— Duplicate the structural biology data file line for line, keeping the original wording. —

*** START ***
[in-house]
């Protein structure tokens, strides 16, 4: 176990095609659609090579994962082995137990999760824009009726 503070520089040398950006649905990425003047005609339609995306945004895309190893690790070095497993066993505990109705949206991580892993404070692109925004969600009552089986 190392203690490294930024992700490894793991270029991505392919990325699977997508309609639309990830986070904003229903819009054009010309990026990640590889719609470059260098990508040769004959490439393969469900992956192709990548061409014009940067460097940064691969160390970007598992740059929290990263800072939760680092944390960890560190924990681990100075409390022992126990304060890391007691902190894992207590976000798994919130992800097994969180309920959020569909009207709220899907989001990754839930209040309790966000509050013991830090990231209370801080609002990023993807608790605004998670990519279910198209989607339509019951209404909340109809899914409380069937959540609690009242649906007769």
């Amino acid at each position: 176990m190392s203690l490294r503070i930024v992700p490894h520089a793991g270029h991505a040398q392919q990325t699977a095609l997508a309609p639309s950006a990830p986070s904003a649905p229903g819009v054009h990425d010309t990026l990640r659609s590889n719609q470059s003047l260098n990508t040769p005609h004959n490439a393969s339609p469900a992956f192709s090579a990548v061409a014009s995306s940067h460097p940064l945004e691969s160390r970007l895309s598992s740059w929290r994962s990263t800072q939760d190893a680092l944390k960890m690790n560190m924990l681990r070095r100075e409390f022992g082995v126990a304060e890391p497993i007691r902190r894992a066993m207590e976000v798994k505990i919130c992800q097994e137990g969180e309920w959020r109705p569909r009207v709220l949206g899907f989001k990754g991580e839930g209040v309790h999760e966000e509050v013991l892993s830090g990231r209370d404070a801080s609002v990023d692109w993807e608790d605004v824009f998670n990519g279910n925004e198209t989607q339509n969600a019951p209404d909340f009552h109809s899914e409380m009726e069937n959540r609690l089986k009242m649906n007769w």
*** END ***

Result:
[in-house]
């Protein structure tokens, strides 16, 4: 176990095609659609090579994962082995137990999760824009009726 503070520089040398950006649905990425003047005609339609995306945004895309190893690790070095497993066993505990109705949206991580892993404070692109925004969600009552089986 190392203690490294930024992700490894793991270029991505392919990325699977997508309609639309990830986070904003229903819009054009010309990026990640590889719609470059260098990508040769004959490439393969469900992956192709990548061409014009940067460097940064691969160390970007598992740059929290990263800072939760680092944390960890560190924990681990100075409390022992126990304060890391007691902190894992207590976000798994919130992800097994969180309920959020569909009207709220899907989001990754839930209040309790966000509050013991830090990231209370801080609002990023993807608790605004998670990519279910198209989607339509019951209404909340109809899914409380069937959540609690009242649906007769």
């Amino acid at each position: 176990m190392s203690l490294r503070i930024v992700p490894h520089a793991g270029h991505a040398q392919q990325t699977a095609l997508a309609p639309s950006a990830p986070s904003a649905p229903g819009v054009h990425d010309t990026l990640r659609s590889n719609q470059s003047l260098n990508t040769p005609h004959n490439a393969s339609p469900a992956f192709s090579a990548v061409a014009s995306s940067h460097p940064l945004e691969s160390r970007l895309s598992s740059w929290r994962s990263t800072q939760d190893a680092l944390k960890m690790n560190m924990l681990r070095r100075e409390f022992g082995v126990a304060e890391p497993i007691r902190r894992a066993m207590e976000v798994k505990i919130c992800q097994e137990g969180e309920w959020r109705p569909r009207v709220l949206g899907f989001k990754g991580e839930g209040v309790h999760e966000e509050v013991l892993s830090g990231r209370d404070a801080s609002v990023d692109w993807e608790d605004v824009f998670n990519g279910n925004e198209t989607q339509n969600a019951p209404d909340f009552h109809s899914e409380m009726e069937n959540r609690l089986k009242m649906n007769w």